For The Beautiful Ones, there’s an entirely different mood and feel. Dru Hill (where are they now, anyway?) makes a guest appearance in this very R&B driven track about how “the beautiful ones hurt you every time”. Despite that line, the lyrics on this song aren’t the best, but Mariah’s and Sisqo’s (let’s face it, Dru Hill is Sisqo) vocals more than make up for the lackluster lyrics. Their voices take the song from loneliness, to yearning, to something akin to anger, then ending in a sort of bittersweet sadness. Mariah and Sisqo sound so good together, listening to the song made me actually miss Sisqo’s voice. Yep. As in the guy who sang this.

My favorite song from Butterfly is my favorite Mariah Carey song EVER and probably one of my favorite songs EVER. Period. The Roof, about a romantic encounter on a rooftop (duh) on a rainy night (apparently I like songs that involve rain), is melodic, sexy and beautifully written. I think it strikes a perfect combination of the heavy, edgier R&B influence that is all over Butterfly and Mariah’s more romantic inclinations. MC’s vocals are also on point in this song. There’s none of the excessive belting and trilling that she’s known for and does so much of in her more recent work. Make no mistake, she still hits the high notes in The Roof, but she does so with restraint, and the result is beautiful.

I’m very happy, then, that that tweet from Karrots brought on this sudden wave of nostalgia for not just for my favorite version of Mariah Carey, but the music she made during that time as well, some of which are arguably the best of her career. Now if only we could get the old Mariah back…

I’m pretty sure y’all know what the real title of this post should be…

I’m actually quite embarrassed to admit how happy this picture made me when I first saw it. I actually let out a loud gasp.

All five Backstreet Boys. Together. As it should be.

Kevin’s return to the group was announced months ago, and my reaction then was already… well, let’s just say I did not take the news calmly. But this photo made it that more real. This is it. The thing I (and millions of other BSB fans) have been hoping for since Kevin announced his leaving the group has happened. After six years, he’s back.

Backstreet’s Back. Alright!

(yeah, I actually went there. Hahaha!)

And what’s even better than a picture of the guys in a van together? A picture of the boys singing for their new album!!!

Or a picture of the boys holding random instruments making music together again! With Kevin possibly playing the piano (and not just randomly standing near one)!


My thirteen year-old self is dying with glee and anticipation right now! Okay, okay, my 20-something self is, too.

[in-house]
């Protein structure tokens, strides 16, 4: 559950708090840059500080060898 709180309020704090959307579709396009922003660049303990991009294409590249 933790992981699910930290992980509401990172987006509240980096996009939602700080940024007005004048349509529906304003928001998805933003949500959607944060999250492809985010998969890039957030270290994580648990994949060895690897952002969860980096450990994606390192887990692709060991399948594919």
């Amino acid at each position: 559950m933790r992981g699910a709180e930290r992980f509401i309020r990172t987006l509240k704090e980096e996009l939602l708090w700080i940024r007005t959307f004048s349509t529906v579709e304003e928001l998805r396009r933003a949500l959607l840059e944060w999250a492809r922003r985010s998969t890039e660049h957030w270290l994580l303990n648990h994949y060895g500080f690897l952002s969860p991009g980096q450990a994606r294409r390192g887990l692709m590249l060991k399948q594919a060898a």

All photos from Kevin Richardson’s Twitter account

Oh, John…

John Mayer is a d*bag. He’s a jerk. He’s a first rate a**hole. I know that. But I am still a fan because despite his appalling behavior in real life, his songs just really get to me.

You may already know from my post on his Manila concert that one of my favorite songs of his is Edge of Desire. I love this song so much that I practically had a panic attack when I though he wasn’t going to sing it here, and then a nervous breakdown when he did actually sing it as his encore. And just when I thought my emotional reaction to this song couldn’t get more extreme, I see this video where he intros it with this short speech:

So a lot of you guys are gonna head home and either receive texts in the dead of night or actually compose them. That are not going to be fully representative of how you feel for the rest of the day or the rest of your week. But you’ll be reaching out, if you’re not reaching out you’ll have someone else reaching out to you. And your friends and your brain and your morals and your conscience have all trained you not to respond.

But I’m gonna go against the grain and I’m going to suggest that the next time you get a text from the one you like, the only person in the world  that you love and can’t talk to, that you respond. That you just write back. When they ask you if you’re up and you’re up and you love ’em just write back: ‘Yup, Come over’

Cause life is just too short to keep playin’ the game. Because if you really want somebody, you’ll figure it out later. Otherwise, you’ll be layin’ in bed with a Blackberry on your chest staring at it, doing nothing for the rest of the night. Hoping that it goes ‘bzzzzz…bzzzzz…bzzzz’

If you love someone
If you love somebody
Don’t say a word
Just come over

That speech is trouble, ain’t it? And then he goes and follows it up with the opening riff to Edge of Desire, the song for the yearning, if ever there was one.

If you actually do send out that text and it works out for you, yey! And you’re welcome. If it doesn’t and it blows up in your face, blame John Mayer. Like I said, guy’s a douche.

Or you can blame my sister, who showed me this video and had the patience to actually transcribe the speech. Thanks, G!

Post NKOTBSB thoughts

To think I almost missed it. I had second thoughts about watching the NKOTBSB concert in Manila, held on June 3 at the MOA Arena (mainly because I couldn’t find someone to watch with and didn’t want to watch alone). Thank goodness my sister finally decided to go, or I would have missed out on a really, really fun and entertaining night.